What Makes Serial Killers Tick?
Violent Contemporary Culture Many multiple murderers blame our violent culture for feeding their appetites. Days before he was executed, Bundy declared that hard-core pornography was responsible for his murderous rampage. In our entertainment, sex and violence seem to go hand in hand. Is there any validity to Bundy's claim?
Many serial killers adopt violent figures as their role models. Mild mannered Peter Kurten, who on the surface was a polished and polite gentleman, idolized Jack the Ripper while in jail (Weimar Germany as a culture seemed fascinated by the Ripper's nefarious deeds.) "I thought of what pleasure it would give me to do things of that kind once I got out again," he said. Both John Wayne Gacy and Ed Kemper worshipped John Wayne, who obviously had a broader fan base than only serial murderers, but his vigilante justice appeals to the killer who feels he has been wronged. To this day many homicidal acts are blamed on movies and music. Although there is no direct proof that violence in the media creates serial killers, it may activate the fantasy, and perhaps legitimizes it for some. As Ed Kemper said regarding violent pornography, "That didn't make me mean. It just fueled the fire."
According to Elliot Leyton, in his book Hunting Humans, serial killers are "not alien creatures with deranged minds, but alienated men with disinterest in continuing the dull lives in which they feel entrapped. Reared in a civilization which legitimizes violence as a response to frustration, provided by the mass media and violent pornography with both the advertising proclaiming the 'joy' of sadism and the instruction manual outlining correct procedures, they grasp the 'manly' identity of pirate and avenger."
It is easier for us to see each other only as strangers, or stereotypes. The serial killer stalks stereotypes. "We are creating strangers of each other," says Steven Egger. "As we become strangers we begin to see others more as objects and less as human beings."
"Its the anonymity factor," said Bundy on the ease of killing. In the 20h century, the angst of the city continues to spawn both killers and victims. Serial killers can easily troll for victims among the "forgotten": runaways, prostitutes, drug addicts, and the poverty-stricken. Perhaps the anonymity itself is a factor that creates a serial killer. Feeling disenfranchised, forgotten, ignored in the looming crowd, the psychopath not only kills those who mirror back his own forgotten, anonymous identity, but even makes a name for himself, "becomes somebody" in the process.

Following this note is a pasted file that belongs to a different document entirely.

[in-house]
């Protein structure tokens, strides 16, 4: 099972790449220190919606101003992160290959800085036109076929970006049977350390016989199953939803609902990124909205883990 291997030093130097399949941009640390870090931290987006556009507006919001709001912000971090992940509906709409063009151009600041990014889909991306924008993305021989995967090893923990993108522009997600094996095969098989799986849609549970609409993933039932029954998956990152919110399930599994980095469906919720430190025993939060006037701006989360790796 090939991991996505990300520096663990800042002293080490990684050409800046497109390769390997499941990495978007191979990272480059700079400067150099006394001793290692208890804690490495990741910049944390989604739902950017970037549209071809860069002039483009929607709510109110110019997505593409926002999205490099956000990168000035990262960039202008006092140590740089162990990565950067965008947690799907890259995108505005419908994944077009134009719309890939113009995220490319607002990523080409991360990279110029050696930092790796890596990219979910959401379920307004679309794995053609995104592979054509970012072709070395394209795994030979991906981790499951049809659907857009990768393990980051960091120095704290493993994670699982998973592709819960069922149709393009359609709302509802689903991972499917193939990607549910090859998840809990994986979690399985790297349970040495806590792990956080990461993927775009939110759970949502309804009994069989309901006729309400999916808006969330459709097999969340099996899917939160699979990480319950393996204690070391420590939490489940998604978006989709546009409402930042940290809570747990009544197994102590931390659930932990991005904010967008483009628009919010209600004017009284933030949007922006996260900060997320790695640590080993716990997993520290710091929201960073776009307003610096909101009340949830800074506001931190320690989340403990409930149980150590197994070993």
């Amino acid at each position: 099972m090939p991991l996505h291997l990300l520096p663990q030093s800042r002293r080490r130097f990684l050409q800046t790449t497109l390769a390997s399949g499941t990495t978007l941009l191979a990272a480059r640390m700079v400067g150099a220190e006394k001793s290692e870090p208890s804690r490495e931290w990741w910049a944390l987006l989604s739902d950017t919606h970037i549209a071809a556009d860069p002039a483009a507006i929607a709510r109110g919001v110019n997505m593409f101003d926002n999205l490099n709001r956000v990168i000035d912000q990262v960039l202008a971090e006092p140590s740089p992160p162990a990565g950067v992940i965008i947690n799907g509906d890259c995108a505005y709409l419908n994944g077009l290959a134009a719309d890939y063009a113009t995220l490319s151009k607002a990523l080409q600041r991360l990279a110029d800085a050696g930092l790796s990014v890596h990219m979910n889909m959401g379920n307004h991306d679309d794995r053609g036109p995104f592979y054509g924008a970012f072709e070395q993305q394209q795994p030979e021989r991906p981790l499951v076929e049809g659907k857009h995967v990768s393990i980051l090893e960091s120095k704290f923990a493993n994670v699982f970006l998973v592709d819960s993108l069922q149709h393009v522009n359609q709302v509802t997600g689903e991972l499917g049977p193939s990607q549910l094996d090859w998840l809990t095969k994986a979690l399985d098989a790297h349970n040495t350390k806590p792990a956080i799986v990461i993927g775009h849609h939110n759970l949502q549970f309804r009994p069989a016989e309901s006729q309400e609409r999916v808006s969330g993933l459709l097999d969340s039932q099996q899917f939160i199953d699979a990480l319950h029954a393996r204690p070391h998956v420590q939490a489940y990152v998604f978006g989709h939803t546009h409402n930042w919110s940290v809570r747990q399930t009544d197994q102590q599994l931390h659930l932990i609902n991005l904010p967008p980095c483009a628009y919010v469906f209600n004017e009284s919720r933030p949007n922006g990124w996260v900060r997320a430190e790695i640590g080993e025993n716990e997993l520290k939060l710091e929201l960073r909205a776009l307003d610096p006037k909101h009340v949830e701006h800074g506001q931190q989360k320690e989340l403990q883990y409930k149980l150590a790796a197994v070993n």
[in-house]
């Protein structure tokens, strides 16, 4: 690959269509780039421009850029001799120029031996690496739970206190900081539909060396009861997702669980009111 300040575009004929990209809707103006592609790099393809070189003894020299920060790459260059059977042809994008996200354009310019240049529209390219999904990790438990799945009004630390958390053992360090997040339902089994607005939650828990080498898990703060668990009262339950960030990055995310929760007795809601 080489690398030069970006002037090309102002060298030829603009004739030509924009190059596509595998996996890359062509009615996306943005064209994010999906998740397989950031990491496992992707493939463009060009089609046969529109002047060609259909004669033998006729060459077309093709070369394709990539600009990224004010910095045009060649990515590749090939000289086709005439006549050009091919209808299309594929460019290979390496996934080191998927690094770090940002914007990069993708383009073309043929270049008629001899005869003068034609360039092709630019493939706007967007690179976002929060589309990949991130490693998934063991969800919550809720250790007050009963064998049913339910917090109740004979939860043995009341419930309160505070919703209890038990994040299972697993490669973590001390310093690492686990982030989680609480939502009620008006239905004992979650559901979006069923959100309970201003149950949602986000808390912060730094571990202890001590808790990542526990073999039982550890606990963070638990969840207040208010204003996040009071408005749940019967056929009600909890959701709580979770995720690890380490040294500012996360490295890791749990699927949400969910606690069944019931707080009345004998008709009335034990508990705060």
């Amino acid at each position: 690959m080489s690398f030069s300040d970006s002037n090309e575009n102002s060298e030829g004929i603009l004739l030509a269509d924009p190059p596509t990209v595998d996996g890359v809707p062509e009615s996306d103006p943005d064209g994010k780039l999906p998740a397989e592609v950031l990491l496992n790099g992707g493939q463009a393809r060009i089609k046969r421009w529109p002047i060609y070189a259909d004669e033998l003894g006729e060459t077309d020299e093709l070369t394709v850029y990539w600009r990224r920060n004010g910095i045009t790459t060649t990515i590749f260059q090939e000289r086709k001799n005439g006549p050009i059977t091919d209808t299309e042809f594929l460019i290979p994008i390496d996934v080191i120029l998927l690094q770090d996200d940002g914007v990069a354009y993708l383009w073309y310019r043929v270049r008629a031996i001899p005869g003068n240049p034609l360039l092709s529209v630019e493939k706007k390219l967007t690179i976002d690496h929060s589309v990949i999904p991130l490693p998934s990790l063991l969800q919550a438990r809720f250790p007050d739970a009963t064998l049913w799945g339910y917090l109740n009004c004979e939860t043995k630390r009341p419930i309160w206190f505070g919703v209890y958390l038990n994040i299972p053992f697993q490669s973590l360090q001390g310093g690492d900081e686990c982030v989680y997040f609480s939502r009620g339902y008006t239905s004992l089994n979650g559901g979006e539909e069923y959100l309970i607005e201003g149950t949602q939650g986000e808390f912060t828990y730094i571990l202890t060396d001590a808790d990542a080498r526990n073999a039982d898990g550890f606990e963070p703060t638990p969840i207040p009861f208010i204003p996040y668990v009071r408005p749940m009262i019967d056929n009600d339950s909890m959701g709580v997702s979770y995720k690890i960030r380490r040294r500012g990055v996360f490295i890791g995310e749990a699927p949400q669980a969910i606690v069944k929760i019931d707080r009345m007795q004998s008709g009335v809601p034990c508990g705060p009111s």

Serial Killing as a Career?
David Berkowitz illustrates this possibility. "Hello from the cracks in the sidewalks of New York City, and from the ants that dwell in these cracks. ... " he wrote. Berkowitz had no stable identity no achievements, no friends, no attachments. Just isolation. The "Son of Sam" identity gave him great notoriety and power over others. "I believe they were rooting for me," he said of the general public. He was thrilled to hear co-workers at the post office chat about the Son of Sam, with no idea that the mild-mannered David was the same psycho-killer in the daily newspapers.
Notoriety as a possible incentive is indeed frightening. The serial killers who are initially motivated by a need for power love the media attention. Gacy treasured his scrapbook of all the press he received. Jeffrey Dahmer's trial had "the air of a movie premiere, complete with local celebrities, groupies who hounded for autographs, and a full-scale media onslaughtof which I was a part," wrote Dahmer biographer Anne Schwartz.
But Dr. Meloy, author of The Psychopathic Mind, warns us against celebrating serial killers: "If the murder attracts media attention and catalyzes both public fear and fascination, it will reinforce the psychopathic's concept of self as larger than life. ... In a real sense, the popular media may mythologize predators to the degree that they do become a legend in their own minds. This verification in reality of that which heretofore had only been experienced in fantasy leads the psychopath to consider predation as the sole means to achieve notoriety."